Osteoporosis Osteoporosis is a condition that weakens bones and makes them fragile and more likely to break. Although the majority of patients are post-menopausal women it is possible for men, younger women and children to be affected by it. These fractures most commonly occur in the spine, wrist and hips but can affect other bones such as the arm or pelvis. In the QOF osteoporosis management is in respect of patients aged 50 and over.
Palliative care The aim of palliative care is to make the end of a person’s life as comfortable as possible. This care can be provided by teams across health and social care disciplines.
Peripheral Arterial Disease (PAD) This is a common condition where a build-up of fatty deposits in arteries restricts blood supply to leg muscles – a process called atherosclerosis. If someone has this condition, they have a much higher risk of developing other cardiovascular diseases including coronary heart disease and stroke.
Rheumatoid Arthritis Rheumatoid arthritis is a long term condition which causes pain, swelling and stiffness in the joints. It is an autoimmune disease which means that the body’s own immune system attacks the joints. In the QOF rheumatoid arthritis management is in respect of patients aged 16 and over.
Stroke and transient ischaemic attacks

A stroke occurs when the blood supply to part of the brain is cut off. This can be due to a blood clot – known as ischaemic; or blood vessels bursting – known as haemorrhagic. These are major emergencies and need treatment urgently.

Transient ischaemic attacks (TIAs) are known as ‘mini strokes’. These are often a precursor to a stroke and should be taken very seriously, treatment for TIAs minimises the risk of having further TIAs or a stroke.
Public Health domain indicator group descriptions
Blood Pressure High or low blood pressure can be indicative of underlying conditions. This public health list size is a count of patients aged 45 or over who have had a record of their blood pressure taken in the preceding five years. The majority of patients develop hypertension (high blood pressure) after age 45.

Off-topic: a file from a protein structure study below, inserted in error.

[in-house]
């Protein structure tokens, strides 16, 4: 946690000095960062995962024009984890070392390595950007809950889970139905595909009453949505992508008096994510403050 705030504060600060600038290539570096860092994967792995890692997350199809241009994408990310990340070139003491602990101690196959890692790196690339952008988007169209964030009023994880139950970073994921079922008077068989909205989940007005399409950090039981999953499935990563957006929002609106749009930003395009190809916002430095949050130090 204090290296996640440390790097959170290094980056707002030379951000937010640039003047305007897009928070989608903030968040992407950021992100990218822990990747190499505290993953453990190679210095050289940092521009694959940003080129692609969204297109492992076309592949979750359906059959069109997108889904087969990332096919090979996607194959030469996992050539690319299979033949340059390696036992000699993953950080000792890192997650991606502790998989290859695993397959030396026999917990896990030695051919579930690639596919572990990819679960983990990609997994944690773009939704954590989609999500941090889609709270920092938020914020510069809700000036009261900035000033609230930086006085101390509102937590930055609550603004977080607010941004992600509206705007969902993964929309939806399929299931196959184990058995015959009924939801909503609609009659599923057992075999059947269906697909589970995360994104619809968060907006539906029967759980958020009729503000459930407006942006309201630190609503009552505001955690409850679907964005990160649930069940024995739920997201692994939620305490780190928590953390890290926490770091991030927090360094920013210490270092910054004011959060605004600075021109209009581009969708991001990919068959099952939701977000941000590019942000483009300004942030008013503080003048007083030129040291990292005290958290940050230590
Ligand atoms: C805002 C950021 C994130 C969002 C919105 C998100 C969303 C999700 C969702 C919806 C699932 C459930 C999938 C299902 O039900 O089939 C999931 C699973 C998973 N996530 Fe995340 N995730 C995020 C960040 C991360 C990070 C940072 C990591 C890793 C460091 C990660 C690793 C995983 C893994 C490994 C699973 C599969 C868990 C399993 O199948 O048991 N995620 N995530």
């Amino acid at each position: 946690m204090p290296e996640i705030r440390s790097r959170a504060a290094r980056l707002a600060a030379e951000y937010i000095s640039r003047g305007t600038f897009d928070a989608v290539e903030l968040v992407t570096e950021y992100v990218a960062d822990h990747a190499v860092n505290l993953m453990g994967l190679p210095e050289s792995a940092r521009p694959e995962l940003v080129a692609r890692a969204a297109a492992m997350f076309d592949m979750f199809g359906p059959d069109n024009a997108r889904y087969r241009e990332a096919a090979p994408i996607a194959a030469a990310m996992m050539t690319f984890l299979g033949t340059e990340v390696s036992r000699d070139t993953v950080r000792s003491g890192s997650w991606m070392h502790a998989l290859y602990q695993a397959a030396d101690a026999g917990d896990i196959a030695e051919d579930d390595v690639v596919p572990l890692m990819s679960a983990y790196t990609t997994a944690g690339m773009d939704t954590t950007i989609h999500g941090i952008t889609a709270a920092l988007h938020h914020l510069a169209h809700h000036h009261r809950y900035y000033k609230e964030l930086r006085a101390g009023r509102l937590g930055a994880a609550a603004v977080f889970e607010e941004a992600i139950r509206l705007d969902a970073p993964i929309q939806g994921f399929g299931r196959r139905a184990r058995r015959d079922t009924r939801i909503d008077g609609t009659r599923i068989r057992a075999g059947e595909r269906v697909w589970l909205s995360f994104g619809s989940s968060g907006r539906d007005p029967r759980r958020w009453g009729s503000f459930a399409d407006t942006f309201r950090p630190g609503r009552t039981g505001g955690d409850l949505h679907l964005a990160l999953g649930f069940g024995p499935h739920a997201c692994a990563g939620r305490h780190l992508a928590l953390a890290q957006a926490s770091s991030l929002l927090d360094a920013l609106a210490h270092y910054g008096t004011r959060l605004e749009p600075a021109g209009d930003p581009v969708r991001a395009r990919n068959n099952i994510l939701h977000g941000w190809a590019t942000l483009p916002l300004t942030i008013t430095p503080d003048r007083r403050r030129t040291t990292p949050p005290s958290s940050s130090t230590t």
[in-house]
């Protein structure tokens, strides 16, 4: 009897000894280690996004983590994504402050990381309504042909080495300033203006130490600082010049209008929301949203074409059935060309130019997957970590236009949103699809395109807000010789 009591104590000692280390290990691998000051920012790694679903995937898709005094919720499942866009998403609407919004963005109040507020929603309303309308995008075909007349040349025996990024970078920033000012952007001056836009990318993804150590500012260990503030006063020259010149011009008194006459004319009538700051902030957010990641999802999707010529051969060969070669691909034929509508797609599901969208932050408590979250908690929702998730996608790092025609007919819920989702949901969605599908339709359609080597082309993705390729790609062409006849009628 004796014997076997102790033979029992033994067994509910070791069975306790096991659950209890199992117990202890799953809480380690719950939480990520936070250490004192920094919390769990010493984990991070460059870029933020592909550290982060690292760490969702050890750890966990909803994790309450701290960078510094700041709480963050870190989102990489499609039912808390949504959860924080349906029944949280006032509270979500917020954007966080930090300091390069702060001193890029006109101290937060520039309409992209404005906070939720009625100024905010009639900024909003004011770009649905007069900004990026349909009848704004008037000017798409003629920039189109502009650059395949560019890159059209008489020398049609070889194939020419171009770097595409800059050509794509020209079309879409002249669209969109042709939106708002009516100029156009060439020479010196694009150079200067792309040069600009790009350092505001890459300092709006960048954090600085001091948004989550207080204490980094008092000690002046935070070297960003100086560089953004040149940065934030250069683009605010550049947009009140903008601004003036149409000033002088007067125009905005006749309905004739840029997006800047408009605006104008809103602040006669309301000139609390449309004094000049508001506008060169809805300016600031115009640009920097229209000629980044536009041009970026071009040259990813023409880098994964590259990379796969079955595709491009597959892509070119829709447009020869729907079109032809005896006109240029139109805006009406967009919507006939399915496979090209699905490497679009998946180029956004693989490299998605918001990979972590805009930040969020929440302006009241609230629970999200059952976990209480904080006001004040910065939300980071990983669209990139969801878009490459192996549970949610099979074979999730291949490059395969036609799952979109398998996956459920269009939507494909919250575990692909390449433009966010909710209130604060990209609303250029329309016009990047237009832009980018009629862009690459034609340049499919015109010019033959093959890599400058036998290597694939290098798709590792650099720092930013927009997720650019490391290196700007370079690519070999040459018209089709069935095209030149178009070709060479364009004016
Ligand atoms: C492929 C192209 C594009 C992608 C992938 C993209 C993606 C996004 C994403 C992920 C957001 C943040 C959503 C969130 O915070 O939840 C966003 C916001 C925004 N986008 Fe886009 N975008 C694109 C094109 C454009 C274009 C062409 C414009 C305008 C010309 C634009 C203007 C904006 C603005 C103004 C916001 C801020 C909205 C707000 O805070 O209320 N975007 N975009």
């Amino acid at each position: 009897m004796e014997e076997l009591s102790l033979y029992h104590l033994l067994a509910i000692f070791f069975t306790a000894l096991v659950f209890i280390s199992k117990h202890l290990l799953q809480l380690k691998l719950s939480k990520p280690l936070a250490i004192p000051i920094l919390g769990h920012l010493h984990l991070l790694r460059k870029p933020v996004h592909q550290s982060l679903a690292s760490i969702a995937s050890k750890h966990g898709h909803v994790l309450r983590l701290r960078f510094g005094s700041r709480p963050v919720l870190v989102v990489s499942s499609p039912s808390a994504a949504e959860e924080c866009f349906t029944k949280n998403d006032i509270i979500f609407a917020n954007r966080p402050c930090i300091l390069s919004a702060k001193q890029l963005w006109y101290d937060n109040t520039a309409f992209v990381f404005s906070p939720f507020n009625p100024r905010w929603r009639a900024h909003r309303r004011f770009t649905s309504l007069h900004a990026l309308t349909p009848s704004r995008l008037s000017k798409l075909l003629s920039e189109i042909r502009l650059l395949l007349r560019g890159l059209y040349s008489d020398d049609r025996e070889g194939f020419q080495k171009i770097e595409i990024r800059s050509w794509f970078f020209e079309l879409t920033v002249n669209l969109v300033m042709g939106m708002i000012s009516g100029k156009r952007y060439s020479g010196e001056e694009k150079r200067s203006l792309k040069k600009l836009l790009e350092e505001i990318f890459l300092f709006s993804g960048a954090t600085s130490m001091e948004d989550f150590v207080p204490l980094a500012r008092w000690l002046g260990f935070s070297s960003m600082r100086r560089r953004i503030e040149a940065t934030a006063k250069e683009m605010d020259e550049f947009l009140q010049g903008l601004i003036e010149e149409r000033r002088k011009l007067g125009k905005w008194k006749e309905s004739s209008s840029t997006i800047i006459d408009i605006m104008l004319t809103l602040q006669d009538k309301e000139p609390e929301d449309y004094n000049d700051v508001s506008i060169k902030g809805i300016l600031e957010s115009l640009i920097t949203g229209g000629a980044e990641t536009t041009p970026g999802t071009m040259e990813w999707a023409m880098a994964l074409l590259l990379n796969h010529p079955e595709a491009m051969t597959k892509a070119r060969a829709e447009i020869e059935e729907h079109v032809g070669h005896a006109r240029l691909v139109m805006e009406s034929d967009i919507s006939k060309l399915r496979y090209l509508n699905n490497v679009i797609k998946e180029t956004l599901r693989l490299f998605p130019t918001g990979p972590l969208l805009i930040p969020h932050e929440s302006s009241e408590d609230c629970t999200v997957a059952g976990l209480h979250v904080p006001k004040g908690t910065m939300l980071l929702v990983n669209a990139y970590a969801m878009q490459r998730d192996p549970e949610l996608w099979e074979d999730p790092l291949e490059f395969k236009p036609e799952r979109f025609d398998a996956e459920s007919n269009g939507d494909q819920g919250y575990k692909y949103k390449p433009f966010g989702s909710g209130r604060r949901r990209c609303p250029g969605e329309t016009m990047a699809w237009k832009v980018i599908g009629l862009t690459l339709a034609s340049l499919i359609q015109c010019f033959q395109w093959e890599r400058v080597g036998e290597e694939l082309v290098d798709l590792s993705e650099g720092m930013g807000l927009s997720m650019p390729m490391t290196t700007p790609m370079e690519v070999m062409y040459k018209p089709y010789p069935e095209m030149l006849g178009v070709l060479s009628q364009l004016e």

Cardiovascular disease - primary prevention The register is made up of patients with a new (unresolved) diagnosis of hypertension for patients aged 30-74. This public health indicator set regards patients newly diagnosed with hypertension and whether lifestyle advice has been given and statins are in use.
Obesity Obesity occurs when a person puts on weight to the extent that it seriously endangers health. It is defined as having a body mass index (BMI) that is greater than or equal to 30. In the QOF obesity prevalence is in respect of patients aged 18 and over.
Smoking

There are four indicators in the smoking group.

SMOK002 measures how many people who have a record of smoking in the preceding 12 months, also have one or more of the other named conditions – coronary heart disease, peripheral arterial disease, stroke or TIA, hypertension, diabetes, COPD, chronic kidney disease, asthma, schizophrenia, bipolar affective disorder or other psychoses. The other three indicators concern ongoing management including supporting stopping smoking and providing cessation advice. This is not a register of the number of people who smoke and therefore there is no prevalence rate for this indicator. For those aged 15+.
Public Health – Additional Services domain indicator group descriptions
Cervical screening A national programme of screening for cervical cancer for women aged 25 to 64. Cervical screening in itself is not a test for cancer. It is a test that checks the health of the cells in the cervix. This group of four indicators relates to the screening of eligible women, adequate training of staff and auditing the screening and feedback service.
Contraception This indicator set is for GPs to increase the awareness in women seeking contraceptive advice about long acting reversible contraception for those aged under 55 years old.
Miscellaneous descriptions
CCG average Equivalent percentage for all practices in the same CCG (Clinical Commissioning Group).
Clinical prevalence Prevalence relates to the number of patients with a particular condition expressed as a percentage of the practice list size. QOF payments include prevalence adjustments but these are not reflected in the publication of QOF data, which presents only raw prevalence figures.
England average Equivalent percentage for all practices in England.